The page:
DIASTASIS RECTI AND THE POSTPARTUM STOMACH POOCH
Tid Bits of Info
- 3 out of 10 women have some form of diastasis after their first pregnancy.
- 40% of women who suffer diastasis recti are still treating the symptoms 6 months post-partum.
- Initial exercises during the post-partum time period should focus on the pelvic floor muscles.
- Crunches are possibly the worst abdominal exercise for someone who is suffering from diastasis recti.
- Seek advice and treatment from a Physical Therapist who specializes in treating this condition.
After pregnancy, some women continue to look pregnant with a slight ridge running down the center of their stomachs. Known as “Diastasis Recti,” this condition is a result of the abdominal wall of muscle being stretched over the course of pregnancy and eventually tearing. The muscular junction tears in 3 out of every 10 women who go through a full term pregnancy.
The muscles of the abdominal wall provide support and protection to the internal organs and are a major component of the core musculature. If there is damage to the abdominal musculature, it can lead to many other physical problems such as low back pain, incontinence, constipation, painful hips, and pelvic region and pain during sex.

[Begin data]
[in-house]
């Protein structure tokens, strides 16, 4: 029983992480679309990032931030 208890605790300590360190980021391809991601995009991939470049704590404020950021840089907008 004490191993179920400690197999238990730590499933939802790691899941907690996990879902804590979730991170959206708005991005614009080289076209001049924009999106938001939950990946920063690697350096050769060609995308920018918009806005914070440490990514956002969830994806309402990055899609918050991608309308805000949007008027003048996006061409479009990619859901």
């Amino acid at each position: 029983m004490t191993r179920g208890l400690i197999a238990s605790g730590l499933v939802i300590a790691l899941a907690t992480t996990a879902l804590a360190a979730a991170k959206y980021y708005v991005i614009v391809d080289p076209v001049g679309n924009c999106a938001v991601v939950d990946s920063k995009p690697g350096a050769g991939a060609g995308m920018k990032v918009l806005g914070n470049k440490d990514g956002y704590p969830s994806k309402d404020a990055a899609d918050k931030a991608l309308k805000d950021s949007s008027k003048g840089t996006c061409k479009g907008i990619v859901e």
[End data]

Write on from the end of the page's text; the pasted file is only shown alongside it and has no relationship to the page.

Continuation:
The abdominal muscle that is effected in diastasis recti is the Rectus Abdominus muscle. This is the “six-pack” muscle that courses vertically across the midsection and muscle segments that “form” the six-pack appearance are attached to a central band of connective tissue. This band of tissue has collagen as the main component and during pregnancy, there is a change in hormonal levels that help the female body adapt and change size so the baby has room to grow. As the “belly” expands, the central band of connective tissue is stretched and can tear. Significant weight gain, multiple children births and increased frequency of pregnancy can contribute to the onset of diastasis recti.
The human body is amazing in its ability to adapt and change sizes. The return to pre-pregnancy body size takes time and in many instances, the diastasis recti can heal on its own. There are numerous exercises and precautions that should be taken in the first 3-6 months post-partum time period to enhance the probability of healing. Seeking the advice and treatment from a Physical Therapist who specializes in women’s health or pelvic health can greatly increase your chances of healing the damaged abdominal muscle.
Minor diastasis recti is less than 1 ½ finger width and will almost always heal on its own. Mild measures up to 2 – 2 ½ finger widths and usually does not close completely but specific abdominal exercises performed at the correct time in the recovery process can make the separation a non-factor. Unfortunately, if someone develops a severe case of diastasis recti which can measure 3-5 finger widths and does not heal on its own. This type of condition requires surgery to correct and enable to muscle tissue to resume normal function.